Monday, June 25, 2012

Supreme Court's decision is terribly flawed, deploys legal sophistry

By Yasser Latif Hamdani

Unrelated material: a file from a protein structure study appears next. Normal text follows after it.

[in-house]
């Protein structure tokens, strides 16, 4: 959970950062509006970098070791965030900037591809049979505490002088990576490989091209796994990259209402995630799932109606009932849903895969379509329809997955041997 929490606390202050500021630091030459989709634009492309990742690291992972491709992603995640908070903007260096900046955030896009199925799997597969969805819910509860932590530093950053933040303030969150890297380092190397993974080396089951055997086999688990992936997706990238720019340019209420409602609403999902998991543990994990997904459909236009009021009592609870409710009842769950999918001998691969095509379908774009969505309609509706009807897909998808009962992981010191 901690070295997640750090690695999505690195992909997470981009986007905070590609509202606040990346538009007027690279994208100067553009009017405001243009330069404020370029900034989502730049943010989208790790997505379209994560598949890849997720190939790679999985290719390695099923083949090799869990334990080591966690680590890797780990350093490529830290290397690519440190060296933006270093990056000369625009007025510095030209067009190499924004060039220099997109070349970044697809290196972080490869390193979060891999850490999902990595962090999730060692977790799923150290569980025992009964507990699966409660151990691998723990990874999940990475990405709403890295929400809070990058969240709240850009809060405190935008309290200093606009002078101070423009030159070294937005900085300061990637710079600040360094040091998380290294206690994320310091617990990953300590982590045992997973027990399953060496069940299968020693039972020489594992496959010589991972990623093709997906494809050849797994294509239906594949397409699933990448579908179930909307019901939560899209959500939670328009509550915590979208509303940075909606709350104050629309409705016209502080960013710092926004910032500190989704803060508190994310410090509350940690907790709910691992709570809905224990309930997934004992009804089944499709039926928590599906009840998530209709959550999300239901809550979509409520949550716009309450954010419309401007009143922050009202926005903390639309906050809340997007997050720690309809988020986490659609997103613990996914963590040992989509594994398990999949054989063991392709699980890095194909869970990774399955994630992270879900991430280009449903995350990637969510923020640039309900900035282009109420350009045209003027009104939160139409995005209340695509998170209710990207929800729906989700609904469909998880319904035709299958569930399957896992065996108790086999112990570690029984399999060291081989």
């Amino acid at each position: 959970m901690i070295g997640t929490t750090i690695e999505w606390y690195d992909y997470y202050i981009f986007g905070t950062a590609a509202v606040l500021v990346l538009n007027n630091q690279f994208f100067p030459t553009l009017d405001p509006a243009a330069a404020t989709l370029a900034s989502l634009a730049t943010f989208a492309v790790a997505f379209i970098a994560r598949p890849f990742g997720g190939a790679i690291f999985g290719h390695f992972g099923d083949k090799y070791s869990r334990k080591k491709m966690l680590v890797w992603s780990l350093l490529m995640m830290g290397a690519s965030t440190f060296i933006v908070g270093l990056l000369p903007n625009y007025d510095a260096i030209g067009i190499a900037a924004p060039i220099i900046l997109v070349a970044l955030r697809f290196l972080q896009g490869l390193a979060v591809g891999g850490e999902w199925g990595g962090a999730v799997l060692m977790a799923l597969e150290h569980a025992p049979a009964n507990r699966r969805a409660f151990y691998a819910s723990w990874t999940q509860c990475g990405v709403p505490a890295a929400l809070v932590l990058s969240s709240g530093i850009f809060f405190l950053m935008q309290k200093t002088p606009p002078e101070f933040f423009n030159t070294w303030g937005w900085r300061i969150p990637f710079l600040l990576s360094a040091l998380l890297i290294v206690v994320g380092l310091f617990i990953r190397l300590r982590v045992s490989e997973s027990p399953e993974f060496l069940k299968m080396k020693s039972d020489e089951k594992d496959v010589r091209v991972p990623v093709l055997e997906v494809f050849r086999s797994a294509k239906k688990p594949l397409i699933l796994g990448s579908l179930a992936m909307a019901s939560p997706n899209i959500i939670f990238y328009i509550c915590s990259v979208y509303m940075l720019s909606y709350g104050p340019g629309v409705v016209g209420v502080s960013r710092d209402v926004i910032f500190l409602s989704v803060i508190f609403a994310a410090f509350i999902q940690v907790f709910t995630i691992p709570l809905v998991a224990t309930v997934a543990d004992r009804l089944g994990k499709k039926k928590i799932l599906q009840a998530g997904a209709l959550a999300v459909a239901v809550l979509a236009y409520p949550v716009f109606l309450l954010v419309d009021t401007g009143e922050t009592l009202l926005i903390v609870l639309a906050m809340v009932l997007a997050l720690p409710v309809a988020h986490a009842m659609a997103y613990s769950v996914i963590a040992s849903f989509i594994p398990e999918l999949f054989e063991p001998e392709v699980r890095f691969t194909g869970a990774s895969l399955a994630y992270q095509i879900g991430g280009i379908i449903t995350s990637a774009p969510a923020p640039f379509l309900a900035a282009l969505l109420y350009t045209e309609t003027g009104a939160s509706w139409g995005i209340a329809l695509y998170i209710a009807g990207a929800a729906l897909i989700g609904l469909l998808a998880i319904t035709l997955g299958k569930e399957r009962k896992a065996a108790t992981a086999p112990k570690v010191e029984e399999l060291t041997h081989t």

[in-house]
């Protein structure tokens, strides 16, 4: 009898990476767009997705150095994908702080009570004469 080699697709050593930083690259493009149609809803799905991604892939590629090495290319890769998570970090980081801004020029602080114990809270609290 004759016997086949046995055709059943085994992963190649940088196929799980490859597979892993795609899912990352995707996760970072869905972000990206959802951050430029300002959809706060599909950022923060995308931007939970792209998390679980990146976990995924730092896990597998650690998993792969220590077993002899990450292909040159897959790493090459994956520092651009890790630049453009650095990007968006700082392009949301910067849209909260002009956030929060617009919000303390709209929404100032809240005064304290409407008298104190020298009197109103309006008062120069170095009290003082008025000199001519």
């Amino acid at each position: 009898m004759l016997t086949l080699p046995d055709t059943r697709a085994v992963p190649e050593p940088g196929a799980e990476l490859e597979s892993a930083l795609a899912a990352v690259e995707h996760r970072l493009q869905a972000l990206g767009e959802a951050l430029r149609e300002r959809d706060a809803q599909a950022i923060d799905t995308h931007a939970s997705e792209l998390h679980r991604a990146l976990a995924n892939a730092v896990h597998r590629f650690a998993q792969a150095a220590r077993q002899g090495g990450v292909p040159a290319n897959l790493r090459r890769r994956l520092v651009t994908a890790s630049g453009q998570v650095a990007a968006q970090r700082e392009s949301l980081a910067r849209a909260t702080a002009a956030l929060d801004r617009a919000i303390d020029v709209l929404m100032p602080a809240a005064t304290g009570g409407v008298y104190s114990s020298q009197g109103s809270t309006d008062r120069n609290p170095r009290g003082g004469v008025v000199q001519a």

The Cabinet Mission Plan, which was accepted by both Congress and Muslim League in May of 1946, was a rare glimmer of hope for the resolution of all outstanding disputes between the two major parties of the subcontinent and for a while, it seemed that India was headed towards a federal future, which was to the liking of all stakeholders. Unfortunately, what followed was a disastrous miscalculation on the part of the Congress Party, ironically against better counsel from its own president, Maulana Azad. It centered on the interpretation of the grouping clause of the formula. The formula provided group federations A, B and C, which each consisted of certain provinces, with freedom of opting out from a federation. The position of the Cabinet Mission was that this opting out could happen only after the first elections. That was the interpretation the Muslim League also accepted. Congress however insisted that opting out actually meant that provinces could choose not to be part of a group federation ab initio, a position which was counter-productive to the whole exercise. In a bid to resolve the crisis, Viceroy Lord Wavell held a separate meeting with Congress stalwarts, Gandhi and Nehru. Gandhi and Nehru argued, without realising the irony of their position, that it was not what the Cabinet Mission thought the plan meant but what they interpreted the plan to mean that counted. Flabbergasted, Wavell is reported to have said, “Gentlemen don’t talk to me as lawyers but as reasonable men,” to which Gandhi and Nehru, who other than their training in law had very little to do with the practice of law, responded with one voice: “But we are lawyers!” The rest, as they say, is history.